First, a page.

Many canines will eat just about anything. While less common, there are kitties who also chow down on a variety of bizarre items. Pets that consume unusual items not intended for food account for almost half of the visits to veterinary clinics and emergency rooms.
The reason that they do this is not yet completely understood. Although many folks hypothesize that this quirky behavior is the result of dietary insufficiencies, hormonal disease and mineral imbalances; veterinarians claim there is no scientific evidence or documented cases of disease to support these theories.Items found around the house commonly considered benign if ingested, can prove lethal to pets.
In fact, according to a recent CBS News article, an unfortunate dog named Sierra in Colorado recently died as a result of eating a penny. The coin poisoned this beautiful West Highland White Terrier because zinc is contained in all pennies minted after 1982. According to the American Veterinary Medical Association, zinc is a substance that is toxic to cats, dogs and other pets.
Maryanne Goldstein told CBS Denver that Sierra was always drawn to pocket change; recalling that as a puppy she required surgery after she swallowed 32 cents worth of the coins. However, this past March, Sierra became extremely ill and was once again brought to the vet. A stomach X-ray divulged that she had consumed both a quarter and a penny. Her devastating illness and ultimate demise was caused by the zinc which the penny contained.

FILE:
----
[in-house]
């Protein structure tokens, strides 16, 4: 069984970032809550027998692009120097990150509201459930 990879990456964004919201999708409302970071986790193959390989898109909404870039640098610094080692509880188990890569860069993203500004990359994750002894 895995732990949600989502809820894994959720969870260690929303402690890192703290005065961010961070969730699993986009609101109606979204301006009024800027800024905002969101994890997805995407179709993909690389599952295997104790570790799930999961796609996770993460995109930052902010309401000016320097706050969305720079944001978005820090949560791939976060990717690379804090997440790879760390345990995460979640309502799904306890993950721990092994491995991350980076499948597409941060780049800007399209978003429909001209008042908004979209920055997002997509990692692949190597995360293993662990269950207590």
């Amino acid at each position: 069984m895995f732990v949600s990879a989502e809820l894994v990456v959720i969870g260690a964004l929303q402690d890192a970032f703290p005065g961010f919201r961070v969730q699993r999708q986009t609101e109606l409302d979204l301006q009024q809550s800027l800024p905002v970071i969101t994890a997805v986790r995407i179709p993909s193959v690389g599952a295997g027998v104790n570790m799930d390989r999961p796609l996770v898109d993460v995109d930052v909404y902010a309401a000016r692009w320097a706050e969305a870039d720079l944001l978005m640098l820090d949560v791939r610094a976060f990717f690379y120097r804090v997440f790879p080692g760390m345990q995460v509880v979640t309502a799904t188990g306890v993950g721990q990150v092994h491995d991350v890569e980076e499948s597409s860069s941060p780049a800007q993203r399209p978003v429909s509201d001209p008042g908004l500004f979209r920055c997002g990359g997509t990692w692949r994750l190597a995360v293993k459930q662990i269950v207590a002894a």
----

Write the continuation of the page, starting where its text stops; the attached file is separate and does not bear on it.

In an email to CBS News, veterinarian Dr. Rebecca Jackson gave the reason why these newer minted pennies are highly toxic. She explained that it’s because the pet’s stomach gastric acid rapidly reaches into the penny’s zinc center and the zinc is quickly absorbed into the animal’s body. Zinc tampers with the production of red blood cells and the longer the substance is in the body, the greater the risk to the destruction of these cells. Vomiting, lack of appetite, red-colored urine, lethargy or jaundiced appearance are some of the symptoms of zinc toxicity.
Dr. Jackson cautions that while “zinc toxicosis is more commonly seen in dogs, cats also can get sick from eating pennies. Be sure to bank your spare change before curious pets can get their paws on it–and if they do, get them to the emergency vet.”
Fortunately however, a Jack Russell terror named Jack became one very lucky pooch after consuming 111 pennies last March. He began vomiting and appeared quite ill, so his owner rushed him to the vet, who removed them endoscopically, four to five coins at a time. Jack happily survived the ordeal and lived to bark about it.While the common expression, “a penny for your thoughts” is used to ask someone what they may be ruminating over, if we change the phrasing ever so slightly to, “think about your pennies!”, keeping this statement in mind may save your pet’s life.